Democrats promise to respect nonpartisan approach, he says
BOISE – A respected nonpartisan activist, former Harvard University professor and trained mediator stunned Idaho’s political establishment Thursday by filing to run against Republican Gov. Butch Otter as a Democrat.
Keith Allred, founder of the citizen advocacy group The Common Interest, has been distinctly nonpartisan in his political agenda, which has included the successful drive to get the homeowner’s exemption from property taxes tied to the ups and downs of the real estate market.
Allred gave no interviews Thursday, but sent a lengthy letter to the 1,500-plus members of The Common Interest saying the Democratic Party had convinced him it would adopt his Common Interest approach rather than expect him to be a partisan. He said he’ll make a formal announcement “within a few weeks.”
“He will be an outstanding candidate and would make a fine governor,” said former Idaho Gov. Cecil Andrus, a Democrat who will be Allred’s honorary campaign chairman. “Keith will immediately be a credible, serious candidate.”
Bethine Church, a Democratic Party icon and widow of Sen. Frank Church, said, “I think we can expect one of the liveliest campaigns we’ve seen in years.”
Otter is nearing the end of his first term as governor after serving three terms in Congress and 14 years as the state’s lieutenant governor. Though Idaho’s Legislature is overwhelmingly Republican, he’s struggled so far to pass his initiatives, most notably failing two years running on his top priority: higher gas taxes and car registration fees to fund better road maintenance.
Otter hasn’t yet formally announced his re-election plans, but his office referred questions to a campaign staffer, Brenda Maynard Walters. Walters issued a statement saying Otter is “working on finalizing his state budget and preparing his State of the State address,” adding, “he is not focused on who the Democrats may or may not get to run against him next year.”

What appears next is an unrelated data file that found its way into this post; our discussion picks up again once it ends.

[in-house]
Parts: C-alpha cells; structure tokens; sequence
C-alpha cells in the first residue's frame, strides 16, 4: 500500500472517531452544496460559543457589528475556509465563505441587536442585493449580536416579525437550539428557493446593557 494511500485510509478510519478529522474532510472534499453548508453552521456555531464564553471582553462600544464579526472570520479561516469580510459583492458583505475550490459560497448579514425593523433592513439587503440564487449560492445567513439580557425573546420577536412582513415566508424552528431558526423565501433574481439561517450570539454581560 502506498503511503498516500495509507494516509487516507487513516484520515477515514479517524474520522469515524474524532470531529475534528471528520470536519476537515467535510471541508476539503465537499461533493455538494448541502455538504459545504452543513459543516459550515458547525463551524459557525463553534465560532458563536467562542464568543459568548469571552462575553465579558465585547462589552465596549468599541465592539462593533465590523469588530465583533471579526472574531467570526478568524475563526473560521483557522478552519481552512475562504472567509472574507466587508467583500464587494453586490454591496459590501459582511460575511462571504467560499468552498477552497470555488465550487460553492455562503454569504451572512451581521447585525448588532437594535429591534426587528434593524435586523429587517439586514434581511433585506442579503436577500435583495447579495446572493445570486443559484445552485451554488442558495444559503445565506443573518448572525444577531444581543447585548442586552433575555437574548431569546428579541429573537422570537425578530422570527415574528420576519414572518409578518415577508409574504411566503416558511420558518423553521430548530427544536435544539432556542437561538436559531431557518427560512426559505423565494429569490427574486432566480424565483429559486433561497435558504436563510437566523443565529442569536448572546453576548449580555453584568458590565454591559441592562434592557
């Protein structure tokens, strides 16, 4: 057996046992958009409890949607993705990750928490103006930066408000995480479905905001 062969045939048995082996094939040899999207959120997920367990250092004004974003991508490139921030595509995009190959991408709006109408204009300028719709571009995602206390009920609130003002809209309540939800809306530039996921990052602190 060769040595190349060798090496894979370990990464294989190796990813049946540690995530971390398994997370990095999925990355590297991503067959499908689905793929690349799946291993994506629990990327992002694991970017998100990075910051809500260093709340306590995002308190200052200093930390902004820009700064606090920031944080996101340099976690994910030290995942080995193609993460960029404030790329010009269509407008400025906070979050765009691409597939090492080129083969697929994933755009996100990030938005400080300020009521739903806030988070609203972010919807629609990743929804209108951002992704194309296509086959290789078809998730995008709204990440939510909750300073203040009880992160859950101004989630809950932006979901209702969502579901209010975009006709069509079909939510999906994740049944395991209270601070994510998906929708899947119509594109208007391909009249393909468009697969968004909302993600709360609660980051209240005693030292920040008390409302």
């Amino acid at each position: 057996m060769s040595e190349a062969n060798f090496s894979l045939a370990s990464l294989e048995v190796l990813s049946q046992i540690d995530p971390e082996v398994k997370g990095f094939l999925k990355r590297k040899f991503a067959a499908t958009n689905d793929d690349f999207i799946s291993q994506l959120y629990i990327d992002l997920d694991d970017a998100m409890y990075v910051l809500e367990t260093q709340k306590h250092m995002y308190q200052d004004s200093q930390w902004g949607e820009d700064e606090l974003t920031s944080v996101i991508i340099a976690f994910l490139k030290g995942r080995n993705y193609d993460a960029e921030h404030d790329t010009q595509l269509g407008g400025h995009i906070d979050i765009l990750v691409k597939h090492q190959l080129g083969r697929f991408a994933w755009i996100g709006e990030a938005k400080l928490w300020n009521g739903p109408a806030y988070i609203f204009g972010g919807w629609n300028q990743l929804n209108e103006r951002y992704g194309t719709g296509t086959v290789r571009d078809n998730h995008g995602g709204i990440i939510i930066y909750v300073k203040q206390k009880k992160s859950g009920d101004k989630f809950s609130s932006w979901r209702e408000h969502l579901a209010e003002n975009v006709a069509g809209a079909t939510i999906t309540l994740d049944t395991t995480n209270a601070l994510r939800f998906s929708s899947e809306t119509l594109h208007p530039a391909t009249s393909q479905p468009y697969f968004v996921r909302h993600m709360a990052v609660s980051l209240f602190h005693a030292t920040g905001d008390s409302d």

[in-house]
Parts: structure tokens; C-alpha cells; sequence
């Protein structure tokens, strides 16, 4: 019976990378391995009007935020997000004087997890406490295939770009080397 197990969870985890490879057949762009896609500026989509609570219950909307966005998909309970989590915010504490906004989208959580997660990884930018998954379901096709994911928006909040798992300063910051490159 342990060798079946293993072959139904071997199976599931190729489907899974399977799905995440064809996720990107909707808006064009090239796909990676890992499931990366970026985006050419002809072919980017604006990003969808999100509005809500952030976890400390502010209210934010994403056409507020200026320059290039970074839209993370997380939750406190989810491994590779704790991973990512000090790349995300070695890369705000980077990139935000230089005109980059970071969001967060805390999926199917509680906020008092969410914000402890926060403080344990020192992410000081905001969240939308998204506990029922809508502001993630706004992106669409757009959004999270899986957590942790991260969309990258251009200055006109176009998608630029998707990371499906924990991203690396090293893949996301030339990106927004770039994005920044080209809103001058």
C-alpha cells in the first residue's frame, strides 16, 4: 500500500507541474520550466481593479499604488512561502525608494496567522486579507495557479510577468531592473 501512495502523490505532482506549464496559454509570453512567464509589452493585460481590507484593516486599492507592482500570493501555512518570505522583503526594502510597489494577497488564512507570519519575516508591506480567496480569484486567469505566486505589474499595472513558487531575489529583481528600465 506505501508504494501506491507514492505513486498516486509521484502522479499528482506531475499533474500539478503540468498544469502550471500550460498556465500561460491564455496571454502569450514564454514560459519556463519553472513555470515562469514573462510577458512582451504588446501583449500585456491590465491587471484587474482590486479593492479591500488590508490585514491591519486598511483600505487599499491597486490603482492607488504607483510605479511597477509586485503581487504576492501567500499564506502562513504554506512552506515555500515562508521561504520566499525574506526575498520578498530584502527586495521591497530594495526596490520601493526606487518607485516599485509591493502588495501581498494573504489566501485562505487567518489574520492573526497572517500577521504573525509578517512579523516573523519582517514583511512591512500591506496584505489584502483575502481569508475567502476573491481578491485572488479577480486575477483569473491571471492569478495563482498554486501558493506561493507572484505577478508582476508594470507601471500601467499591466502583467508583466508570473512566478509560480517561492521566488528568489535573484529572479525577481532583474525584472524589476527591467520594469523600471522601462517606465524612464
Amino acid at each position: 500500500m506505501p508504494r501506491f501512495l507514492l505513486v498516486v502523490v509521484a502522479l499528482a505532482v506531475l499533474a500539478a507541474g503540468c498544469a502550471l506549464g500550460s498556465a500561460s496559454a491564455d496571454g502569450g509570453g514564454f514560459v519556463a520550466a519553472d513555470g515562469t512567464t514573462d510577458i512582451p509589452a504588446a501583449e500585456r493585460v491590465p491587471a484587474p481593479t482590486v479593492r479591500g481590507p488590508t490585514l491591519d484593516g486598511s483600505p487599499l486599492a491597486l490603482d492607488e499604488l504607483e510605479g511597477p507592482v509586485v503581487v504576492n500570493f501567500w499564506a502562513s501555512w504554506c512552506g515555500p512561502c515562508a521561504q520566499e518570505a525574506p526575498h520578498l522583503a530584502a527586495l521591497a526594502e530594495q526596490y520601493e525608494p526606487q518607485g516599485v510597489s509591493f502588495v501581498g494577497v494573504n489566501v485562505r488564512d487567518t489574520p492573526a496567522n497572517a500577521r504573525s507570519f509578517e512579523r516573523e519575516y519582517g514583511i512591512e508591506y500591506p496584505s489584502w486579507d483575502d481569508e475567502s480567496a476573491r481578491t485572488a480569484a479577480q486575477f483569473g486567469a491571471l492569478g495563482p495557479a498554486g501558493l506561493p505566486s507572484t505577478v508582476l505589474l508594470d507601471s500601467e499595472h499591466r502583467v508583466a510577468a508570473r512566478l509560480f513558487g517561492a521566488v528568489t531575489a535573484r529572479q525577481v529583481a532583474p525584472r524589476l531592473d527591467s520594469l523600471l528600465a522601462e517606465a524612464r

Former state Rep. Margaret Henbest, D-Boise, signed on as Allred’s campaign treasurer. A nurse practitioner, she made a name for herself as a health policy expert during her six terms in the Legislature and was known for reaching across the aisle on health care and budget issues.
Henbest said Allred’s Common Interest group took the same “bipartisan, centrist” approach she tried to take in the Legislature. “So I was ecstatic to hear that he was going to run and happy to support his campaign,” she said. “This is going to be exciting.”
Allred taught for seven years as a faculty member at Harvard’s Kennedy School of Government, and his research specialties include leadership, negotiation and conflict resolution. A fifth-generation Idahoan who grew up in Twin Falls, he moved back to the state in 2003 to form a consulting and mediation firm; he also still teaches courses at Harvard, Oxford University and Boise State University.
He holds a bachelor’s degree in American history from Stanford University, and a doctorate in organizational behavior and social psychology from UCLA. He and his wife, Christine, have three young children.
When he formed The Common Interest in 2004, Allred said the group was designed to counter a trend that saw politicians getting polarized on the political spectrum, while regular citizens were actually getting more moderate, creating a disconnect between voters and their elected representatives. The group promised to reconnect voters; it asked prospective members for no membership fees, but instead to commit to voting in the primary and general elections and giving an hour of their time to research an issue.
The group voted on its most important issues, and Allred lobbied for them in the Legislature.
Board members of the group include noted former lawmakers from both parties, including former House Resources Chairman Cameron Wheeler, R-Ririe, and former Senate Minority Leader Marguerite McLaughlin, D-Orofino.
Since it was formed, the group has worked for election reform, open meetings, and fairness to both motorists and truckers in state transportation policy; it was Allred who, while researching transportation legislation, discovered a $10 million calculation error in one of Otter’s main bills last year and alerted the administration. The bill ended up stalling. The group also pushed unsuccessfully last year for an increase in beer and wine taxes to fund substance abuse treatment.
Former state Sen. Mary Lou Reed, D-Coeur d’Alene, said, “We’ve worked together on a number of things, and I marvel at his ability to bring people together.”
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